The bill from Dru: $134. Seven of our ten companies were cheaper than Dru.

Actually, Dru charged our Visa twice for a total of $260 and, according to his employers, credited his private Pay Pal account. The company he worked for knew nothing about it until we brought it to their attention. They told us they would get to the bottom of the problem. We notified Visa to stop payment.

Next, we're diagnosed for free by the Data Doctors. For $99 plus parts she'll take our computer and fix it - or schedule another appointment at our place for $150 an hour.  Either way - it's going to take awhile. The Data Doctors technician told our researcher she didn't even have a screwdriver to look into the computer and that the problem would take time to correct. "It's not a simple fix."

Days later: a second visit, a screwdriver and a more accurate diagnosis. Here's what the technician told us on her second visit: "These screws were really, really loose and this card was not locked in as it's supposed to be." It took two trips, but Data Doctors cured what ailed us... and only charged $35... well within Gailand Baron's maximum of $125 an hour. "Would never go above that.  There's absolutely no reason to."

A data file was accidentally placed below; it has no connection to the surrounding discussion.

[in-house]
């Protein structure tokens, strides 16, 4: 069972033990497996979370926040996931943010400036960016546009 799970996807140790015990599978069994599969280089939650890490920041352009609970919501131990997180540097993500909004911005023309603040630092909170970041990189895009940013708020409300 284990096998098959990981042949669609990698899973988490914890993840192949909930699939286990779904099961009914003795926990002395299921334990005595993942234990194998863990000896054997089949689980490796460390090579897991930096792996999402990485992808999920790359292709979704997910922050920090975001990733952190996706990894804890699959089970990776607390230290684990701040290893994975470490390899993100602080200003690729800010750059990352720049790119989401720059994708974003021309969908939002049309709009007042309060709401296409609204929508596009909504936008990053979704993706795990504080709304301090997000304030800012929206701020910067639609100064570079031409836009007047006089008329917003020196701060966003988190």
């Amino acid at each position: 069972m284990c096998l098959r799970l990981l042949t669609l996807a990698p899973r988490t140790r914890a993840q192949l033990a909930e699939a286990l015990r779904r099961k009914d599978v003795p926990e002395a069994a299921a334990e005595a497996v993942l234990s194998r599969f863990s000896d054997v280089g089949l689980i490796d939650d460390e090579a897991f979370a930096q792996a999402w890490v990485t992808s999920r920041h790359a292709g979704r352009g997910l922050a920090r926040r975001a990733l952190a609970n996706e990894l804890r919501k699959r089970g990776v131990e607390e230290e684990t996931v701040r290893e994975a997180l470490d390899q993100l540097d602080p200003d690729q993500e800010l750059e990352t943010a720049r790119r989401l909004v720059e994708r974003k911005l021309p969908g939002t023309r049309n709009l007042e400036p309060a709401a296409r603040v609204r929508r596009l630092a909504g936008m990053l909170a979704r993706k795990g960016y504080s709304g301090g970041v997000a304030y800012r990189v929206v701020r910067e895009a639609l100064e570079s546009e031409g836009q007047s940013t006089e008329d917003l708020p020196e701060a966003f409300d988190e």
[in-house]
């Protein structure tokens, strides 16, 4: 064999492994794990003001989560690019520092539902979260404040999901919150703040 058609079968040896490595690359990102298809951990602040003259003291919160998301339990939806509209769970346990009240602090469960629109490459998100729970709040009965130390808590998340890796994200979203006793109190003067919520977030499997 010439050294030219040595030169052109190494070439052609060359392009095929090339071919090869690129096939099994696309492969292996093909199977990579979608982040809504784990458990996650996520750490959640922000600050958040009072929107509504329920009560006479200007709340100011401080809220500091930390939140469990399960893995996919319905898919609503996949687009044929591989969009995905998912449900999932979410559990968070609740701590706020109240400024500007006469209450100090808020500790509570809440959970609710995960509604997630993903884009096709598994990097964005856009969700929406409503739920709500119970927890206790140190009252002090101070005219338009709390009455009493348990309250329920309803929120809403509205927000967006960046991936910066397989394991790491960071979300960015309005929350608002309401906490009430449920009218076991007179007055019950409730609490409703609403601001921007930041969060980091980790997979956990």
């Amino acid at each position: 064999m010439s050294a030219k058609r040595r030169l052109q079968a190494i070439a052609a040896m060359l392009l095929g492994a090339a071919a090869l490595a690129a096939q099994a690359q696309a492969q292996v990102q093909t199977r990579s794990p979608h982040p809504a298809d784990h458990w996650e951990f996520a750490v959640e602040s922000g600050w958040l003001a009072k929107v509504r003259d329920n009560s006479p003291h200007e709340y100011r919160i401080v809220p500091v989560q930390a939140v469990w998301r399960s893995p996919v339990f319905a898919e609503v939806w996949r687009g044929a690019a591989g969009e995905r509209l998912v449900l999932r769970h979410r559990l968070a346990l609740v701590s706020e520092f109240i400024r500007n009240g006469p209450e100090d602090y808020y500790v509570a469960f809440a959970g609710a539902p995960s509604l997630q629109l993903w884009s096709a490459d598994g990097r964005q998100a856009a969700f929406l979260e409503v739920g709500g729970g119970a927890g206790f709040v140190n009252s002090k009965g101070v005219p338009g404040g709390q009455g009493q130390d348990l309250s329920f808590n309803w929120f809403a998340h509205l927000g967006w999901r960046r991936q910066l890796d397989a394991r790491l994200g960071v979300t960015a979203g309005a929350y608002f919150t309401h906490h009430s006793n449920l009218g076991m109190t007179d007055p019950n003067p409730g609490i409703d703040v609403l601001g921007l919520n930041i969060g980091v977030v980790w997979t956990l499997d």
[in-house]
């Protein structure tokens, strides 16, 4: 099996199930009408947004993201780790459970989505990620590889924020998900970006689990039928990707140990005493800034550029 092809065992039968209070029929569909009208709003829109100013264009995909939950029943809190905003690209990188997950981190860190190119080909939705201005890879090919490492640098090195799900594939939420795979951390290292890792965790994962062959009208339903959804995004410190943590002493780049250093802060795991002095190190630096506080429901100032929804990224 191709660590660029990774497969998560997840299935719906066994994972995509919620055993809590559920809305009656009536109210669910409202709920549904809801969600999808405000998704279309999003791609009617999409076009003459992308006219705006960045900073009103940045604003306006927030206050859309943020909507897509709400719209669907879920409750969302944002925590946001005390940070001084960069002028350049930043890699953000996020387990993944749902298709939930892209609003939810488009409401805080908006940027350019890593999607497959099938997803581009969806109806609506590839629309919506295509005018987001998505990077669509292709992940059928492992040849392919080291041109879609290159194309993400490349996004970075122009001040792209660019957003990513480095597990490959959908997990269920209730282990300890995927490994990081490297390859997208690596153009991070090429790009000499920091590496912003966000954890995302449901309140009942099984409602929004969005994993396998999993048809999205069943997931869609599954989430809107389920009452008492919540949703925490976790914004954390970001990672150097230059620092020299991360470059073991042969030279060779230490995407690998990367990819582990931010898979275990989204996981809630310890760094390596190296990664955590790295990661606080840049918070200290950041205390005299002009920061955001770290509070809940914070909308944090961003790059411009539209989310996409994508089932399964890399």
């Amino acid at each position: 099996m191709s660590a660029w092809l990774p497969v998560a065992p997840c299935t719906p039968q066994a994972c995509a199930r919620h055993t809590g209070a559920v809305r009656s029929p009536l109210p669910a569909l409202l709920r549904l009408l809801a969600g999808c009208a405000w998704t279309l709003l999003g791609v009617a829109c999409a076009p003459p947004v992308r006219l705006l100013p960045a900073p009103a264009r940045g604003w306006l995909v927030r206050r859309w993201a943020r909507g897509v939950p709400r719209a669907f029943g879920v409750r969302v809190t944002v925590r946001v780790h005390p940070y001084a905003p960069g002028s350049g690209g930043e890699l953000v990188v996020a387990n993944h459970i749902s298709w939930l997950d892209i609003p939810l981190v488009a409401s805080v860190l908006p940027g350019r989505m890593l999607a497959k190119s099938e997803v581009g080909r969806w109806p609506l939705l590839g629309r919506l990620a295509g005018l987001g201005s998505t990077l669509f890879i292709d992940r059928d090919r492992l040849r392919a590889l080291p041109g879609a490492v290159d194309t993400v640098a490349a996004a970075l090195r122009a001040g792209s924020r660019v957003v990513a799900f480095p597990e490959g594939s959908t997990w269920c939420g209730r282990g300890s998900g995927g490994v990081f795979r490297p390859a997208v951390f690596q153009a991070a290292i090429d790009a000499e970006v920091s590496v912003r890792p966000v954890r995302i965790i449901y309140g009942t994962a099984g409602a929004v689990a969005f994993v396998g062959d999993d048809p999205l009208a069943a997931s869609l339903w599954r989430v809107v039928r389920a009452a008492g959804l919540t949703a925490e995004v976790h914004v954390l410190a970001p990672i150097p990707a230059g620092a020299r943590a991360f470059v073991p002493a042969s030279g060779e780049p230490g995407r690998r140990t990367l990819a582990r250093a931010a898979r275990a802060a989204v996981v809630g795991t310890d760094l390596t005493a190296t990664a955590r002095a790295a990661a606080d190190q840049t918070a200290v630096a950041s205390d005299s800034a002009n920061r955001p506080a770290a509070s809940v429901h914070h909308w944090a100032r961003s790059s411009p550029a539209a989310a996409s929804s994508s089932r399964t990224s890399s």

Unless of course, you call in the Geek Squad. They're part of "Best Buy." Thing was - it was our worst buy.  For exactly five minutes and 20-seconds worth of work we spent $249.00. The Geek Squad technician had an answer when we balked at the price.  "I'm sure you would feel much better if I spent a few hours here and I had sweat pouring off, wow he really worked for it."

As a matter of fact, we would. Our bill is more than seven-times what we paid for the very same service with Data Doctors.  But the Geek Squad technician was unfazed. "Actually, we are the cheapest."

Bottom line: It pays to shop around and don't believe everything you hear. Get prices ahead of time and don't be afraid to ask questions. So the next time you crash... you might not get burned.

The following are the 10 computer repair companies the ABC15 Investigators hired to fix our computer.  The only thing wrong was that the computer had a loose video card that needed to be re-seated. The average time for each company to diagnose and fix the problem was less than six minutes.

Geek Squad - $249.00
Comp USA - $149
Computer Renaissance - $134.00
Techs on Time - $110.00
Geeks on Call - $99.00
Geek Force - $65.00
K2Graphix - $65.00
Custom Computer - $40.00
Data Doctors - $35.00 (required two trips to house on two separate days)
Nerds On Site - No Charge